Shane Warne, the leg-spinner, made crucial breakthroughs when South Africa batted. At one point reduced to 61 for 4, the side recovered, thanks to Jacques Kallis and Jonty Rhodes, who put on 84 runs together. Later, as wickets kept falling, Lance Klusener kept the hopes alive and nearly pulled off a dramatic victory before attempting a suicidal run in the final over.

Read | World Cup, first day, first show: How the hosts have fared

Needing nine runs to win from the final over, with one wicket remaining, Klusener slapped Damien Fleming, the seamer, for two fours through the off-side. Then, he pulled the bowler straight to the fielder at mid-on; Allan Donald, at the non-strikers' end, found himself short when the ball - thrown by the fielder - passed the stumps. Off the next delivery, Klusener dug out a yorker and sprinted for what would have been the winning run; Donald hesitated, and before long, had to take off as Klusener had almost made it to his end. Mark Waugh gently rolled the ball across the pitch and Adam Gilchrist collected it and duly ran Donald out.

It sparked wild celebrations from Australia; the match had been tied, and Australia had progressed to final on a better net run-rate.

South Africa tied the semifinal contest in the 1999 World Cup but Australia went through to the final due to a better net run-rate. Photo: The Hindu Archives

MATCH 3: South Africa vs Sri Lanka, Durban, 2003 World Cup

RESULT: MATCH TIED (Duckworth-Lewis Method)

TALKING POINT: South Africa's fatal error in reading the required target as set by the Duckworth-Lewis method. This was the home team's final contest in the group stages, and it needed to win to progress to the next stage. As in 1992, rain caused South Africa pain once again.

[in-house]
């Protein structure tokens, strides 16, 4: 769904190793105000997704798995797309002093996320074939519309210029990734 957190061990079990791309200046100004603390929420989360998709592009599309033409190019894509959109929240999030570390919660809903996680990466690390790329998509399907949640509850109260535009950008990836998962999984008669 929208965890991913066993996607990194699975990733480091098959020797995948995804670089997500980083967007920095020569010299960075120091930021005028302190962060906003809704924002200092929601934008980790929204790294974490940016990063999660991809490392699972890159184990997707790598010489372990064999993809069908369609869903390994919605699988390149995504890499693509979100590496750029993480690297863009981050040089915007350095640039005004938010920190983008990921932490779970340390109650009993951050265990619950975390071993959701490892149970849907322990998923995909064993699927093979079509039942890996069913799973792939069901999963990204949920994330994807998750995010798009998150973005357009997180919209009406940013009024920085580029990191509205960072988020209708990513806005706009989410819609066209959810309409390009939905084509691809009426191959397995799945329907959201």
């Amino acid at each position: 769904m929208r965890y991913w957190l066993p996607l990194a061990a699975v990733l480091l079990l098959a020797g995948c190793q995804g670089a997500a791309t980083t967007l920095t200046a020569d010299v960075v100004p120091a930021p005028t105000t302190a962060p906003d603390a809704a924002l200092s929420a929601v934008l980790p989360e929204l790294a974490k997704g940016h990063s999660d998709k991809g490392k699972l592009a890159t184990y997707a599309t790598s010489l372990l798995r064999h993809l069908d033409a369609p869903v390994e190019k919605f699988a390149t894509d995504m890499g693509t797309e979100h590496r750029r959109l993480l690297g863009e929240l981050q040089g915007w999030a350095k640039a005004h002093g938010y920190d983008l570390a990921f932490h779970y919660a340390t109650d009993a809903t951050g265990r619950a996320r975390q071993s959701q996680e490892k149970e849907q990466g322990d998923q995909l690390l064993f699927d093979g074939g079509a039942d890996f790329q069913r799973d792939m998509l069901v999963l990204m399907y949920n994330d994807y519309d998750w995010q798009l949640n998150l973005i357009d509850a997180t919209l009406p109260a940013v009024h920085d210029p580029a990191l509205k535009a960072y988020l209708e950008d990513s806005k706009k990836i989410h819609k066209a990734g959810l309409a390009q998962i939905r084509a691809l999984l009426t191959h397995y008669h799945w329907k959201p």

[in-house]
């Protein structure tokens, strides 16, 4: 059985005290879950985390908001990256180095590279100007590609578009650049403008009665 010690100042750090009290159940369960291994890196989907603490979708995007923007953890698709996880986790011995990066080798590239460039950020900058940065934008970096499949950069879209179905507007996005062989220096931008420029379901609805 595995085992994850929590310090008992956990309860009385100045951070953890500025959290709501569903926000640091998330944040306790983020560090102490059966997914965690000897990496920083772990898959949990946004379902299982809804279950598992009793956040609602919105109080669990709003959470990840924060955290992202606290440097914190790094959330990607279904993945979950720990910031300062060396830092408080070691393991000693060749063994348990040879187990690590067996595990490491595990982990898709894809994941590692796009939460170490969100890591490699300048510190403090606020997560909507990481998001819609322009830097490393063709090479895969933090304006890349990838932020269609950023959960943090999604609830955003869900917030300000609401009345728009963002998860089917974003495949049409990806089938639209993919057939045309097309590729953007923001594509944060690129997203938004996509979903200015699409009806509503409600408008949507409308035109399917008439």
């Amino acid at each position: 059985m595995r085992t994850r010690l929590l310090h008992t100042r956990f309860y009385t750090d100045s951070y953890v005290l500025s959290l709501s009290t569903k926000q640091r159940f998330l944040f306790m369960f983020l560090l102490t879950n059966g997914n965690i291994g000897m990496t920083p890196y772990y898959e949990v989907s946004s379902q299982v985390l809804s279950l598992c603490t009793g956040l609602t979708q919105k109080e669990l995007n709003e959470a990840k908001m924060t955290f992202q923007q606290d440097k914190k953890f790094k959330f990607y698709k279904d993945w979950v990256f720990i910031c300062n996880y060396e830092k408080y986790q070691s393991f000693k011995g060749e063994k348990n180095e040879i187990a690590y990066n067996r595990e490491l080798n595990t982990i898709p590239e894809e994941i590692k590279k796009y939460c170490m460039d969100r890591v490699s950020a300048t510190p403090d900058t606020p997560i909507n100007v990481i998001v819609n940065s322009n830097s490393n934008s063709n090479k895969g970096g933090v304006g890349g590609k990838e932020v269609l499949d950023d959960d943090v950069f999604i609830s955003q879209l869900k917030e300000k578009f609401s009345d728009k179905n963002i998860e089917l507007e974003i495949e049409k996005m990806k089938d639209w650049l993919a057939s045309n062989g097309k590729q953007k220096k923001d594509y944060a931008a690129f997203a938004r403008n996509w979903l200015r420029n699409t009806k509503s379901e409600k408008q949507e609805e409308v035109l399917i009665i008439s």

In the 45th over of South Africa's innings, Mark Boucher had been conveyed a target of 229, but they needed to score one more run to win. As it turned out, Boucher calmly pushed the final ball of that over to leg and did not take a single. The ball before, he had hit a six. The teams couldn't return to the pitch after the interruption as the rain had got hard.

Shaun Pollock, the captain, was seen with his hands with his head in the dressing room. In front of the home crowd, South Africa had crashed out in the first round.

For Sri Lanka, Marvan Attapattu was the star - he scored 124.

Read | 2011 World Cup final: 'Captain Cool' Dhoni calls the shots

MATCH 4: SEMIFINAL - Australia vs South Africa, Gros Islet, 2007 World Cup

RESULT: Australia won by seven wickets

TALKING POINT: In the 2007 World Cup, South Africa found itself in the path of a furious Australian onslaught. Fast bowlers Glenn McGrath and Shaun Tait tore the opposition batting line-up to shreds, taking seven wickets between them. South Africa had been bowled out for 149.

Australia romped home in the 32nd over.

MATCH 5: QUARTERFINAL - New Zealand vs South Africa, Dhaka, 2011 World Cup

RESULT: New Zealand won by 49 runs

TALKING POINT: A batting collapse. At 108 for 2, South Africa seemed well in the hunt to clinch the target of 222. Off-spinner Nathan McCullum and seamer Jacob Oram then precipitated a collapse that saw the Proteas being reduced to 132 for 7. Faf du Plessis tried to keep South Africa alive, but when he fell, in the 43rd over, it was all over.

Oram and McCullum took seven wickets together.

Jesse Ryder had top-scored for New Zealand, with 83.

Read | India in England for 1979 World Cup: 'GBP 18 for dinner with BCCI president!'

MATCH 6: SEMIFINAL - New Zealand vs South Africa, Auckland, 2015 World Cup

RESULT: New Zealand won by four wickets

TALKING POINT: A teary exit for South Africa. It was a thrilling contest. New Zealand turned out to be its nemesis once again. The 43-over target of 298 was reached off the penultimate ball of the contest, Grant Elliott smashing the six that was the winning hit. Needing five runs off two deliveries, Elliott smashed a length ball from Dale Steyn for a mighty six that let out a roar from the batsman as well as the crowd.

AB de Villiers' dream of lifting the cup had been dashed.